We have discovered that Meyer lemons truly are wonderful, and that one of us must travel overseas periodically to buy saffron at reasonable prices. (I discovered that while I browsed shops during a layover at a Dubai airport; we since have purchased it at bargain prices in Greece and India. The woman in the shop in Greece commented that I was wise to stock up as it’s “terribly expensive” in the U.S.)
Eila tipped me off to key limes, which add a brightness that you don’t get with a regular lime (at least the ones available in Colorado). Unfortunately, they’re not always available.
We’re more likely to buy herbs and spices at specialty shops where they are fresher – and where you can smell them before you buy. We’ve grown our own sage, basil and rosemary successfully.
We are regular patrons at farmers markets. We roast chiles and corn and freeze them, can farm-fresh tomatoes and make jams, chutneys and pickled beets.
Incidentally, the Gordon Ramsay turkey experiment wasn’t the first time Eila enticed me to change my longstanding ways.
My annual tomato canning ritual abruptly changed a couple of years ago when she suggested I try roasting the tomatoes. That year, half were stewed as I had done for more than 30 years (including in all-day canning marathons with my mother and sister), and half were roasted. This year, I roasted them all.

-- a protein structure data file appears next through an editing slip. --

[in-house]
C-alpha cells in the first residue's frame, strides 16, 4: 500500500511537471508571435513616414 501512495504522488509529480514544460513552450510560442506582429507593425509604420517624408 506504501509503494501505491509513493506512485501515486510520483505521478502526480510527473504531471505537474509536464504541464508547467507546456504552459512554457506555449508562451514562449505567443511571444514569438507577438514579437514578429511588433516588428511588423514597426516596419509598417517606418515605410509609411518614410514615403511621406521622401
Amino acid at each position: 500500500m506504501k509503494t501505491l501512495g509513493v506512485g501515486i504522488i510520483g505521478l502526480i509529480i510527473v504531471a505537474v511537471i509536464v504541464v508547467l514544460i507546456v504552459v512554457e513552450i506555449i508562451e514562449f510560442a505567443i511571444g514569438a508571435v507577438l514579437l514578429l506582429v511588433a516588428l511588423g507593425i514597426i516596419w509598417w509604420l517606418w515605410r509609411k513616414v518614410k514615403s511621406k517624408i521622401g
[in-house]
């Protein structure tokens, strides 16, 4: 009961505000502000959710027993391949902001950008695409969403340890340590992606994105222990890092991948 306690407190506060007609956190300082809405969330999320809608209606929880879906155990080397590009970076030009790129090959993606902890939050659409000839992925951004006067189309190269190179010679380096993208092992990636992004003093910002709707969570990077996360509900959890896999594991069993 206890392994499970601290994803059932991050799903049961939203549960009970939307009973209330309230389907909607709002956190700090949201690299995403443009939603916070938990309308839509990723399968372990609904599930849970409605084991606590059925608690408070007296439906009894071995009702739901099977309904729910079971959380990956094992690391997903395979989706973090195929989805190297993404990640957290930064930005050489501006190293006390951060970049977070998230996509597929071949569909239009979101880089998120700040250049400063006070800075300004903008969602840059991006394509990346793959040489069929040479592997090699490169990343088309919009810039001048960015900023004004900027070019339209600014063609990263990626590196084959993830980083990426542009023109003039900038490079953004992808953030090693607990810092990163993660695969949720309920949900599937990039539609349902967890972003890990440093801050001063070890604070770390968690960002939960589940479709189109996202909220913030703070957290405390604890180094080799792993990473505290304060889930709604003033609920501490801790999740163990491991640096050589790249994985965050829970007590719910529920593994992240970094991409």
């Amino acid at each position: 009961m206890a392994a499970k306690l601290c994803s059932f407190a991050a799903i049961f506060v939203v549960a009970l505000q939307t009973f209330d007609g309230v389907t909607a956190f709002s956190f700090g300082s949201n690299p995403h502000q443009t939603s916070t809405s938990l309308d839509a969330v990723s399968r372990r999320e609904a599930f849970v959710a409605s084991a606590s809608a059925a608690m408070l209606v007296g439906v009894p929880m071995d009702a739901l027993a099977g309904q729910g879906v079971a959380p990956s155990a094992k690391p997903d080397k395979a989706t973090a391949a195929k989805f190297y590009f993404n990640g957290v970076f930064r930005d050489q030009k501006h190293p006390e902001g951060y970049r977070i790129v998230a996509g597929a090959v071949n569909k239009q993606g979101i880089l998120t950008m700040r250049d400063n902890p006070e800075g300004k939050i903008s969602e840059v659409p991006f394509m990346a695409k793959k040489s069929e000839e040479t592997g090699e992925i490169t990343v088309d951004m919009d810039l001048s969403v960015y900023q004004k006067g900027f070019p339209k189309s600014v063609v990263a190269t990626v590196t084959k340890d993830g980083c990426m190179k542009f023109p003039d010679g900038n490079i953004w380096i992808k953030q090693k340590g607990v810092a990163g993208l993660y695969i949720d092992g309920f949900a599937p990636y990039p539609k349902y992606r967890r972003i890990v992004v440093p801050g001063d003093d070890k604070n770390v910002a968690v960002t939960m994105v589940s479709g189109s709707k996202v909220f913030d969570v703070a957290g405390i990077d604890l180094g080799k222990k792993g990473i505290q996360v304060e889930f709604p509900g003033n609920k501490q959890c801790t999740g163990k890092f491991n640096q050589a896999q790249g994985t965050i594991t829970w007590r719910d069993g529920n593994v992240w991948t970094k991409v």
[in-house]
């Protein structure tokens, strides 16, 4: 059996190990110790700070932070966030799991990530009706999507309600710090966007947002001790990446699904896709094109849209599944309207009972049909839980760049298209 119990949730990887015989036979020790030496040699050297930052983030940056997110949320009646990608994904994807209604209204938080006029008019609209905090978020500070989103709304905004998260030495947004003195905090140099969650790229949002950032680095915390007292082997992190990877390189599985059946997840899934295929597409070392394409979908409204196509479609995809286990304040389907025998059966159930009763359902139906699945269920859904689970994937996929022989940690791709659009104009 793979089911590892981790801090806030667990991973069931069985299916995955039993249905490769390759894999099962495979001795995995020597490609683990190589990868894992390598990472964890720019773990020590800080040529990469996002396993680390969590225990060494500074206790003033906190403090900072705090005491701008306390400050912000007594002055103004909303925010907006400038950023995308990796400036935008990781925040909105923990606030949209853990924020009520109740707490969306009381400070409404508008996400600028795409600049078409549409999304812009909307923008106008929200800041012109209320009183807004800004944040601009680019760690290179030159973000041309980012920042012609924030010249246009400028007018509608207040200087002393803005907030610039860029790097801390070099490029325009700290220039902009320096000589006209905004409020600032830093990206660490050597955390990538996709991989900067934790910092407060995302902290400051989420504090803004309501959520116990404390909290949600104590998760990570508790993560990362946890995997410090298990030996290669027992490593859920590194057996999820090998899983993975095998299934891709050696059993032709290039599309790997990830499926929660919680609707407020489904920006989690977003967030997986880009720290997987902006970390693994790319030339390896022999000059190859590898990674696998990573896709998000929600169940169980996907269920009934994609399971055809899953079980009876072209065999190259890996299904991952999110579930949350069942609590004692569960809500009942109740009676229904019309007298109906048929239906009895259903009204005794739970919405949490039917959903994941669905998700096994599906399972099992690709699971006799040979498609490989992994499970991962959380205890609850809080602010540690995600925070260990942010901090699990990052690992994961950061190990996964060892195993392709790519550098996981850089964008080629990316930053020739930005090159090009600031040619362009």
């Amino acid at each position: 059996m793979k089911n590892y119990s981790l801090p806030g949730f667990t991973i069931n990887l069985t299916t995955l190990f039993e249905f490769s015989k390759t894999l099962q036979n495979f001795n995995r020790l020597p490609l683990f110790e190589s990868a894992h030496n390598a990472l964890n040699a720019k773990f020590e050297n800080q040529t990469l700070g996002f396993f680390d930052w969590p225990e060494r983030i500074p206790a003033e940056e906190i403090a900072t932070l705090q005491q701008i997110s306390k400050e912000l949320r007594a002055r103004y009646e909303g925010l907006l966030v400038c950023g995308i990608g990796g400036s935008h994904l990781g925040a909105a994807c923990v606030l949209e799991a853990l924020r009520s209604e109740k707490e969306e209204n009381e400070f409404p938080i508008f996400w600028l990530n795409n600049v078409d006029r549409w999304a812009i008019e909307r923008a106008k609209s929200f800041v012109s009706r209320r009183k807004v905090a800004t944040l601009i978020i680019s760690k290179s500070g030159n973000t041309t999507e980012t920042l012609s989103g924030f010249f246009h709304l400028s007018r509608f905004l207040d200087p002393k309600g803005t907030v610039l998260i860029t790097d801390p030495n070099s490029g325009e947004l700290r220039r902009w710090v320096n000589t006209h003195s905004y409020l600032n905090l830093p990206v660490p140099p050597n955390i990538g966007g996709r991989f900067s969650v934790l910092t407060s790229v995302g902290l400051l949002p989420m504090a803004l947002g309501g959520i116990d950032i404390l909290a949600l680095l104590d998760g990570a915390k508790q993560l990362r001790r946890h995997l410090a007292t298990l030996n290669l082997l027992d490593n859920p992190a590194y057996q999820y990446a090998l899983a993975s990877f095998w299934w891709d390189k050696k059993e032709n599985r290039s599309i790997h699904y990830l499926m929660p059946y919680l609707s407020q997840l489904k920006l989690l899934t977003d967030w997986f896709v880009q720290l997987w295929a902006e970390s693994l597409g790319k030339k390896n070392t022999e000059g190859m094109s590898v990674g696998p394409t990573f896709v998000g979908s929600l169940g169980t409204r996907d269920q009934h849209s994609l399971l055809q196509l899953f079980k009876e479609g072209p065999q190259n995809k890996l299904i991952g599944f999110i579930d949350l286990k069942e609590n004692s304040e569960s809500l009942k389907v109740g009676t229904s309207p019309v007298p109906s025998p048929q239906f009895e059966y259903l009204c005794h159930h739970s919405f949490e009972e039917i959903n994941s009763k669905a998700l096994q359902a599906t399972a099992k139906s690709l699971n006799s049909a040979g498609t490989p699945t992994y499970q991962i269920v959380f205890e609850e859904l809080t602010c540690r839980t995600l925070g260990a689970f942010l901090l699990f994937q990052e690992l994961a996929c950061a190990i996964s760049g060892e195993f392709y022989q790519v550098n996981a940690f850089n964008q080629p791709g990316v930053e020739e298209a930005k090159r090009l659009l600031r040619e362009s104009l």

They still learn from me, too, and I love phone calls and texts with “cooking questions.” But when I’m stumped occasionally, I just tell them to ask Google.
Sue McMillin, a long-time journalist and former city editor at The Durango Herald, is a freelance writer and editor living in Victor, Colorado. Amy McMillin, 30, is a geologist and lives in Seattle. Eila McMillin, 27, is a teacher and lives in Colorado Springs.Sue’s Basic Granola
Servings: 15 1/3 cup servings
This recipe is customizable in that you can change the “dry stuff” out for whatever you want. Here, the default is: oats, nuts, seeds and coconut (Try 3 cups of oats and 2 cups of a mix of raw pumpkin seeds, raw sunflower seeds, coconut and almonds or walnuts; if I add dried fruit, I mix it in during the last 10 minutes of baking so it doesn’t become brittle). The beauty of this is that you can put in what you like and try new flavors.Ingredients:5-6 cups of “dry stuff” (See HEADNOTE)¼ cup coconut oil (or other oil or butter)½ cup honey or maple syrup¼ cup brown sugar½ teaspoon saltMethod:Mix and heat oil (or butter), honey or maple syrup, brown sugar and salt together until warm and sugar and fat (if using butter or coconut oil) are dissolved.